Home / Industry / Telecom /  DoT may move SC over TDSAT verdict on 3G roaming pacts

New Delhi: The department of telecommunications (DoT) will likely appeal a telecom tribunal verdict that allowed mobile phone operators to provide 3G services in circles where they did not win spectrum in a 2010 auction.

The appeal would have to be made in the Supreme Court and is likely to happen once a new government takes over after the general election, two senior DoT officials said, speaking on condition of anonymity.

The Telecom Disputes Settlement and Appellate Tribunal (TDSAT) on Tuesday overturned a DoT ban on Bharti Airtel Ltd, Vodafone India Ltd and Idea Cellular Ltd from implementing what is referred to as 3G intra-circle roaming agreements that the telcos had signed with each other in 2011.

The agreements allowed the telcos to offer 3G services using airwaves that the other operators had won for a fee.

The premise behind the pacts was that the operators would use the spectrum till such time they were able to buy their own spectrum in the specified circles in an auction. Intra-circle roaming was allowed by the government to enable operators to roll out services till such time that the government allocated them 2G spectrum they were promised, as part of the telecom licence.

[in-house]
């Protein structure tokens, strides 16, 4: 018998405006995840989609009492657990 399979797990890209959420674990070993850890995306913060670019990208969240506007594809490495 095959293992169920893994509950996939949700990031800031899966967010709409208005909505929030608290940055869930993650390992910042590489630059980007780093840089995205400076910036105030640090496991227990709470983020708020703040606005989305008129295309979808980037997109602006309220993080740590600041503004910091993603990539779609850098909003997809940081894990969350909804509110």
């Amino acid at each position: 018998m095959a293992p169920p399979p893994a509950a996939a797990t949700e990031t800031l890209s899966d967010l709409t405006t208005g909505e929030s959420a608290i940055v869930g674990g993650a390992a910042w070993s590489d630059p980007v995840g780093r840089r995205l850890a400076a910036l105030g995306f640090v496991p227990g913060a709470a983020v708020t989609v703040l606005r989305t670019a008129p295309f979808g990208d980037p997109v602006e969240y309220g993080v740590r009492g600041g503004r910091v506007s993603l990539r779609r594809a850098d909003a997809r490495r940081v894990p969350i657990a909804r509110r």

DoT had imposed fines on the telcos amounting to around 1,200 crore. These notices have also been quashed by the tribunal.

In 2012, the tribunal had passed a split verdict on an appeal by the carriers and last year the apex court barred the telcos from adding new 3G customers in the circles where they did not have the necessary spectrum.

On Wednesday, Gopal Vittal, chief executive of South Asia at Bharti Airtel, said he was pleased with the verdict but his company was still assessing whether to implement the spectrum-sharing arrangements.

While the operators have welcomed the ruling, some analysts said the order would encourage cartelization among the operators. “Telcos can now form a cartel of sorts, where one company can buy spectrum in the auction and then the other operators can share it, thereby getting the spectrum at a value less than the market price, from the government," said a senior analyst with a consulting firm who did not want to be identified.

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